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Brian Anderson
02-20-2011, 12:59 AM
No one answered so I am posting this here. I'd like to order my parts with another order so I don't have to pay shipping. Doe my math work out?


I use a 9V battery connected to a 1k ohm resistor and my Voltage Meeter and found the voltage drop for the LEDs.
Blue 1.8v
Green 1.7v
Orange 1.4v
Red 1.3v

I think it would be safe to assume 20mA as the maximum continuous current rating? I've read a lot of people use 30mA but isn't is safe to use the lower value?

So now if:

1. Peek Voltage - Peek voltage out of the full wave rectifier from 120VAC RMS equals 170V minus the voltage dropped by the diodes. This would result in about 167V.
a. Rounded voltages, 120VAC *1.414 = 170V.

2. LED Voltage and Current
a. Voltage varies by manufacturer and color for LEDs. The most common current is near 20mA. You
b. In my examples below, Ill be using: Red = 1.3V, 20mA or 0.02A

3. Resistor Calculation (Example using a shortened string of 100 Red LEDs.)
a. Calculate voltage drop of LEDs
i. 1.3V x 100 = 130V
b. Calculate peek voltage minus voltage dropped by the LEDs
i. 167V 130V = 37v
c. Calculate Resistor(s) needed to drop remaining voltage
i. Ohms - 37V / 0.02A = 1.85 KOhm (Use next higher standard value, for example, not sure what this is KOhm)
Watts - 37V * 0.02A = .74 Watt (should I use a 1 watt or a 2 watt resistor.

4. Rectification You will need 4 diodes per string to make the full wave rectifiers.
a. I use 600V/1A diodes. Mouser part number 821-1N4005

So does my math work out?
If you are afraid to comment in the open forum then please pm me. I need to order a bunch of other parts and I don't want to pay shipping twice. Thanks guys!
Brian

chelmuth
02-20-2011, 01:06 AM
Voltage Drops on the LED's seem off..

http://led.linear1.org/led.wiz

That site also gives some standard forward voltages for LED's.. and does the math for you. :)

griffixdc
02-20-2011, 01:12 AM
No one answered so I am posting this here. I'd like to order my parts with another order so I don't have to pay shipping. Doe my math work out?


I use a 9V battery connected to a 1k ohm resistor and my Voltage Meeter and found the voltage drop for the LEDs.
Blue 1.8v
Green 1.7v
Orange 1.4v
Red 1.3v

I think it would be safe to assume 20mA as the maximum continuous current rating? I've read a lot of people use 30mA but isn't is safe to use the lower value?

So now if:

1. Peek Voltage - Peek voltage out of the full wave rectifier from 120VAC RMS equals 170V minus the voltage dropped by the diodes. This would result in about 167V.
a. Rounded voltages, 120VAC *1.414 = 170V.

2. LED Voltage and Current
a. Voltage varies by manufacturer and color for LEDs. The most common current is near 20mA. You
b. In my examples below, Ill be using: Red = 1.3V, 20mA or 0.02A

3. Resistor Calculation (Example using a shortened string of 100 Red LEDs.)
a. Calculate voltage drop of LEDs
i. 1.3V x 100 = 130V
b. Calculate peek voltage minus voltage dropped by the LEDs
i. 167V 130V = 37v
c. Calculate Resistor(s) needed to drop remaining voltage
i. Ohms - 37V / 0.02A = 1.85 KOhm (Use next higher standard value, for example, not sure what this is KOhm)
Watts - 37V * 0.02A = .74 Watt (should I use a 1 watt or a 2 watt resistor.

4. Rectification You will need 4 diodes per string to make the full wave rectifiers.
a. I use 600V/1A diodes. Mouser part number 821-1N4005

So does my math work out?
If you are afraid to comment in the open forum then please pm me. I need to order a bunch of other parts and I don't want to pay shipping twice. Thanks guys!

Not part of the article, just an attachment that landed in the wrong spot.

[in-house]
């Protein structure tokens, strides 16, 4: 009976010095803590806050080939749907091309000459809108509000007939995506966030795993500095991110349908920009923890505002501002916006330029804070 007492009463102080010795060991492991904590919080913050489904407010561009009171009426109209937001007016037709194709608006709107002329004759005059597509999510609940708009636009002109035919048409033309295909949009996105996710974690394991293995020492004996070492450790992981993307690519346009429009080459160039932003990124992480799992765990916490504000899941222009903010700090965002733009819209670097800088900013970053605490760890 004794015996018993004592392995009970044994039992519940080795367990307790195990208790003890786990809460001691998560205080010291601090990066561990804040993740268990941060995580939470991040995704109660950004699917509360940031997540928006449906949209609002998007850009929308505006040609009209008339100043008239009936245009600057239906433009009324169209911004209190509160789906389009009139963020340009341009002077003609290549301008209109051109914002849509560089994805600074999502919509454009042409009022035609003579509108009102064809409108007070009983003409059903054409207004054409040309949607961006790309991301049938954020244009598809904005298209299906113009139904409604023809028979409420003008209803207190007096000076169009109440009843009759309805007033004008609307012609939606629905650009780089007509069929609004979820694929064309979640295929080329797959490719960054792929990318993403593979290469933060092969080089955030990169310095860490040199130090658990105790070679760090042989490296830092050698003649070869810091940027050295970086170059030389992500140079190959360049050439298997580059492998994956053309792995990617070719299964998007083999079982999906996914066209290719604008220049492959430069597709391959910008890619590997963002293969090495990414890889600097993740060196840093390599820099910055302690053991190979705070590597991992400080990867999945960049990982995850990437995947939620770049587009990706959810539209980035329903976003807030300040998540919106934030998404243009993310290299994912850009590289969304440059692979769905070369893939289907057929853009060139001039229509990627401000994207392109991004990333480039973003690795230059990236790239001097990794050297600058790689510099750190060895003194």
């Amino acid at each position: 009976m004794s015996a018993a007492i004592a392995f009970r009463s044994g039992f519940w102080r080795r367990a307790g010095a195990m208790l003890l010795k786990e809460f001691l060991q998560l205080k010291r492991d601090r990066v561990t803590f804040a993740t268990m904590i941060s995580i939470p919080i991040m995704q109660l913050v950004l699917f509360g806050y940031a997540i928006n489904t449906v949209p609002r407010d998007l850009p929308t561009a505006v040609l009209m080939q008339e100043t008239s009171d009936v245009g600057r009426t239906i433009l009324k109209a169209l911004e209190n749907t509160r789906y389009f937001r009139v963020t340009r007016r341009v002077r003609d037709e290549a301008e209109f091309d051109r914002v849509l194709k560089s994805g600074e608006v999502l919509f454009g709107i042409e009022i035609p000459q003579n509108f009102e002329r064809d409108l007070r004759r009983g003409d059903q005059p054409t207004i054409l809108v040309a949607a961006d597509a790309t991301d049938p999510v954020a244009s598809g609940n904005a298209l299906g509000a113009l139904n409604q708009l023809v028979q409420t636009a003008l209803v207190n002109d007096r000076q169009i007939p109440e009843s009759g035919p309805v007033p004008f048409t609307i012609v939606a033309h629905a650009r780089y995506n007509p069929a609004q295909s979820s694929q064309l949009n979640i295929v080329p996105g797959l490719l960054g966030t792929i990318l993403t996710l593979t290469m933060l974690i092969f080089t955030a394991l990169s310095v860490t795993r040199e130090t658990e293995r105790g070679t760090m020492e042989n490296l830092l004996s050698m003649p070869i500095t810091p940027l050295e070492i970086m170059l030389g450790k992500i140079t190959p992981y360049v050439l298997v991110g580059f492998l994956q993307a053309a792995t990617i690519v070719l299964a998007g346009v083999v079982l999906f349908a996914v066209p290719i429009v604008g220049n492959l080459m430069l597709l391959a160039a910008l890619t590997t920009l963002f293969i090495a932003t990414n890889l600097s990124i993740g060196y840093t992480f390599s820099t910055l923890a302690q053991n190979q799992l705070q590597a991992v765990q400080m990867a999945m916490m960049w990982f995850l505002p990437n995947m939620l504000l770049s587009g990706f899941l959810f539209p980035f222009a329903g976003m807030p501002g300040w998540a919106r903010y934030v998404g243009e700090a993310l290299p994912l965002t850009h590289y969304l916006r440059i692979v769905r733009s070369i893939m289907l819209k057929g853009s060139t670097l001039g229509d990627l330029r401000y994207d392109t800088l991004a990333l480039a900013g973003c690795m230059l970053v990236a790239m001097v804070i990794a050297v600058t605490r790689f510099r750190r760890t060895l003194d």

Brian

well what is it you want to do ? i agree with chelmuth your voltages seem off, and the wizard page he links is the one i was going to give you :)

budude
02-20-2011, 01:16 AM
Well - - a couple comments. The Vf on the LEDs sound a bit lower than normal. Red/Orange are typically around 2.0v (give or take a tenth or two) and Blue/Green are around 3.1v or so. Try using a small resistor (470) as I think you are limiting the current too much using a 1K resistor. For example, even if the Vf was 2.0v, you would be dropping 7v so with 1K, you would only have 7mA running to the LEDs.

As for the resistors, you generally pick something around twice the power dissipated - so with .74W (assuming the numbers stay there...) you would want a 1.5 or 2W resistor to keep them cool. Will a 1W work, yes - but it will be very warm and may melt off any insulation you put on it. I'm guessing you aren't making tons of these so go with the bigger resistors to be safe.

Brian Anderson
02-20-2011, 01:35 AM
I moved this from another thread no one was answering. I'll try the 470 if I can find on laying around. Other wise I can try it with the 2v. I am trying to fix sone led 100 m5 strings. Sorry if this wan't clear in the post. I figure I have to at least brake them down to 50 count strings.
Brian

griffixdc
02-20-2011, 01:38 AM
I moved this from another thread no one was answering. I'll try the 470 if I can find on laying around. Other wise I can try it with the 2v. I am trying to fix sone led 100 m5 strings. Sorry if this wan't clear in the post. I figure I have to at least brake them down to 50 count strings.
Brian

most lights are higher than 2 volts and no more than 3.7 volts in our light strings....use that wizard if you are going to break it down to 50 LED strings...what ever you do look for the 2 wire seperation points not the 3 or 4 wire points

budude
02-20-2011, 01:45 AM
I am doing something along these lines as well. I have about 120 strings of 35-count half-wave LEDs I got dirt cheap but will be converting them to full-wave, 70-count for a new mega-tree - - haven't even started on these yet at all. Pretty bad when you feel you're behind in February...

griffixdc
02-20-2011, 02:00 AM
I am doing something along these lines as well. I have about 120 strings of 35-count half-wave LEDs I got dirt cheap but will be converting them to full-wave, 70-count for a new mega-tree - - haven't even started on these yet at all. Pretty bad when you feel you're behind in February...

yeah i need to start mine as well ...have to change my multi color led strings to single color and change the resistor values and then i have about 40 boxes of half waves i want to convert into full waves.....i dont know about you but i can tell when they are half wave and full wave...my eyes are sensitive to flickering same with some florescent lights what may look smooth to some people seem like they are flickering to me drives me nuts talk about migrains